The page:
A few months ago we wrote our first article in a series that attempts to build the framework for a digital asset specific risk factor model. In that piece, we proposed a foundational risk factor in the model – “crypto beta” – which represents broad crypto market risk in portfolios. The next step in this journey is to see whether it makes sense to include risks in the model that impact traditional asset classes in addition to crypto markets. Here is a summary of our findings:
- This is the second in a series of posts about the construction of a crypto-specific risk factor model. The first post proposed a foundational risk factor in the model – “crypto beta” – which represents broad crypto market risk in portfolios. The objective of this post is to determine whether it makes sense to add certain macro factors to a crypto-specific risk factor model alongside crypto beta.
- Historically, it was the case that digital assets had little relationship with the largest asset classes in investor portfolios, stocks and bonds. Over more recent periods though, that story may have changed. For example, Bitcoin’s correlation with the NASDAQ is at all time highs.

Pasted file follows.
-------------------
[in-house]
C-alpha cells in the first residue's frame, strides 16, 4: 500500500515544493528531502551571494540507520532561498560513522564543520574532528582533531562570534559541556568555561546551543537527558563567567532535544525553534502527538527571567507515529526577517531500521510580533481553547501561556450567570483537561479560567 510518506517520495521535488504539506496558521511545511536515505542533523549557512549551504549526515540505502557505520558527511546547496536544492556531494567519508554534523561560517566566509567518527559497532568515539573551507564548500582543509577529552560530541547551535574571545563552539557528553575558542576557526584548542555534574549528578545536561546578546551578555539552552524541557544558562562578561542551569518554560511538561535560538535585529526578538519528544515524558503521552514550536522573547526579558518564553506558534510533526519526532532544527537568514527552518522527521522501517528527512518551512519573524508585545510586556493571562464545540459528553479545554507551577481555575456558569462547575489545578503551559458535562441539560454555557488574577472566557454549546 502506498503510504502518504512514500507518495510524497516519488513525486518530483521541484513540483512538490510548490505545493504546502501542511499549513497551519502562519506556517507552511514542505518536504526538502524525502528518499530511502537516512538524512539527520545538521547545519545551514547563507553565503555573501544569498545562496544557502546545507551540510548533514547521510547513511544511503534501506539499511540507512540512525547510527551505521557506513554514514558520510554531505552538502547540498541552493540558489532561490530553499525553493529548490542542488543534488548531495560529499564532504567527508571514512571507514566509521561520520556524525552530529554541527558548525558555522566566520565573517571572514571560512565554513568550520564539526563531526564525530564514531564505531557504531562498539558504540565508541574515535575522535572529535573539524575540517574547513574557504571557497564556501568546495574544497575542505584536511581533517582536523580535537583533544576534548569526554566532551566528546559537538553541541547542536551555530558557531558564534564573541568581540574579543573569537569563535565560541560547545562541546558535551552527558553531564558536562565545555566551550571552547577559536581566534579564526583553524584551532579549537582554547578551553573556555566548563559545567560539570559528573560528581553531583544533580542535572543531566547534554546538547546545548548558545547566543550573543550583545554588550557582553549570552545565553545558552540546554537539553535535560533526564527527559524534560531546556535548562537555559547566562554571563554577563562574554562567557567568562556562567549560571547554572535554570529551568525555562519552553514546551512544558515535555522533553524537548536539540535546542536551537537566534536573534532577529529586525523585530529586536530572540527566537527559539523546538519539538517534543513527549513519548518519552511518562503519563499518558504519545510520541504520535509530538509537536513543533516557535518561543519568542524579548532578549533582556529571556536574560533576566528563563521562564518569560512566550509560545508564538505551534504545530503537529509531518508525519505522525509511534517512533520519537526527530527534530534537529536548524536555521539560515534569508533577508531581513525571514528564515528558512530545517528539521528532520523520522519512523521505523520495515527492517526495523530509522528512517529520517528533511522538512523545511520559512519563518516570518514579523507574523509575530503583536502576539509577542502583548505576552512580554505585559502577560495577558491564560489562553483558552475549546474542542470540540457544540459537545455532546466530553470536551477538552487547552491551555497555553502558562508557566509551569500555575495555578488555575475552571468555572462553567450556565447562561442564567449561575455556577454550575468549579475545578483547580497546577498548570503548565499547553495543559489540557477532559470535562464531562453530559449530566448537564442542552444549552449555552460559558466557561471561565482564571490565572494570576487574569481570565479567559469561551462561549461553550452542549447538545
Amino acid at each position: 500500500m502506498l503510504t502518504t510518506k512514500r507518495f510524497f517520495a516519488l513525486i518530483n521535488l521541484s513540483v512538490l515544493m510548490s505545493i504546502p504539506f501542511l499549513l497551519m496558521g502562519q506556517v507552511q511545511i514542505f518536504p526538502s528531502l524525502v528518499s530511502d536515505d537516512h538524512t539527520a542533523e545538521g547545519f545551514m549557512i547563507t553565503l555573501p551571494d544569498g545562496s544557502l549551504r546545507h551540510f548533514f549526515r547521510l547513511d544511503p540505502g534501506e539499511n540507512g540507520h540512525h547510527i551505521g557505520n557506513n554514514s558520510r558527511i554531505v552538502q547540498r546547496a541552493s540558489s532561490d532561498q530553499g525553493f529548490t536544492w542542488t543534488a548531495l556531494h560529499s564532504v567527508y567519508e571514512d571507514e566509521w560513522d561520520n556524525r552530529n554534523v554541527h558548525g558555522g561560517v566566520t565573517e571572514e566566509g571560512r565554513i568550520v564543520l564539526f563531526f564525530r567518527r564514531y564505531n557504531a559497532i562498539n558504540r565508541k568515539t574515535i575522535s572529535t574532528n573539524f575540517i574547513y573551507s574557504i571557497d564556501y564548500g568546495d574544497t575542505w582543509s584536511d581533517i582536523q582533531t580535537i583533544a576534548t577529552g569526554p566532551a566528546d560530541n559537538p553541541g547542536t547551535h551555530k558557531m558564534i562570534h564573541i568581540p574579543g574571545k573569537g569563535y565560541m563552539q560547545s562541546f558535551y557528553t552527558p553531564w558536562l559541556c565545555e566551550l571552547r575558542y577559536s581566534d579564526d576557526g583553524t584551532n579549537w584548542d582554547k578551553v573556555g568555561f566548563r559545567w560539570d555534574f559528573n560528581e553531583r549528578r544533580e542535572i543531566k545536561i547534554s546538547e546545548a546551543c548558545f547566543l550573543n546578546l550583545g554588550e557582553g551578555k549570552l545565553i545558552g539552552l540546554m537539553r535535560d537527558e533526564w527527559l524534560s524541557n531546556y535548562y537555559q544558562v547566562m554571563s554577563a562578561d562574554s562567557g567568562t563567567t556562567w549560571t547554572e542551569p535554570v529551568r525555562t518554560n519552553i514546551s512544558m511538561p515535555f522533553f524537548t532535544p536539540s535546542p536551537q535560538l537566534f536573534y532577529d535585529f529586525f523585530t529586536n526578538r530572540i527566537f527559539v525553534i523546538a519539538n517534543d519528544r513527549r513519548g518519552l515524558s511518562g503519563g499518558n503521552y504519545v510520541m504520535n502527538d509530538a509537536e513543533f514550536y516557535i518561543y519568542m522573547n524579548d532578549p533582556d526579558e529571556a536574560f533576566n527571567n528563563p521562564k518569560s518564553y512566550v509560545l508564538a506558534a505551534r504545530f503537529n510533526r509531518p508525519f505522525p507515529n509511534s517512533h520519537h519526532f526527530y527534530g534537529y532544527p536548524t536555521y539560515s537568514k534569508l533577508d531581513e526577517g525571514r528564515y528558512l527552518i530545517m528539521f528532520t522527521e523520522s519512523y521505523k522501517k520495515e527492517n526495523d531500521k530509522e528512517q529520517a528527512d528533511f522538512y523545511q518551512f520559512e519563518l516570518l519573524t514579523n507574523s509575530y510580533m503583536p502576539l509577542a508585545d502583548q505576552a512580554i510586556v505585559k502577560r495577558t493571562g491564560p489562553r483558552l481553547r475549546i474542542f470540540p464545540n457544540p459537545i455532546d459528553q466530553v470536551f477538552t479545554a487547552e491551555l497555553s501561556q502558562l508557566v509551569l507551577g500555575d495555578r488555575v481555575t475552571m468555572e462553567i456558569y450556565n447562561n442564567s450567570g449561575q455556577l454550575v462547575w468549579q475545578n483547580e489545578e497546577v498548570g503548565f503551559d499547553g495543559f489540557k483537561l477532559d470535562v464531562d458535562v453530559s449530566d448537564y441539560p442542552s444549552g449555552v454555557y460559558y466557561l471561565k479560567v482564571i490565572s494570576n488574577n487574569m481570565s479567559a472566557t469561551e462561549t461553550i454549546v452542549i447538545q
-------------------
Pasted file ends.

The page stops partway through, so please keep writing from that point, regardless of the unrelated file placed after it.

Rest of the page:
- Six of the nine traditional asset classes we tested exhibited statistically significant relationships with crypto over a multi-year period.
- To avoid material collinearity and an excessive number of factors in the model, we selected two macro factors to add to our model: Equities and Inflation.
- We believe this risk model that includes macro factors brings value to those managing digital asset portfolios, as they can understand the significance of macro versus crypto-specific risk drivers in their portfolio. There is also an application for the multi-asset class investor that has (or is seeking to add) crypto exposure to their portfolio.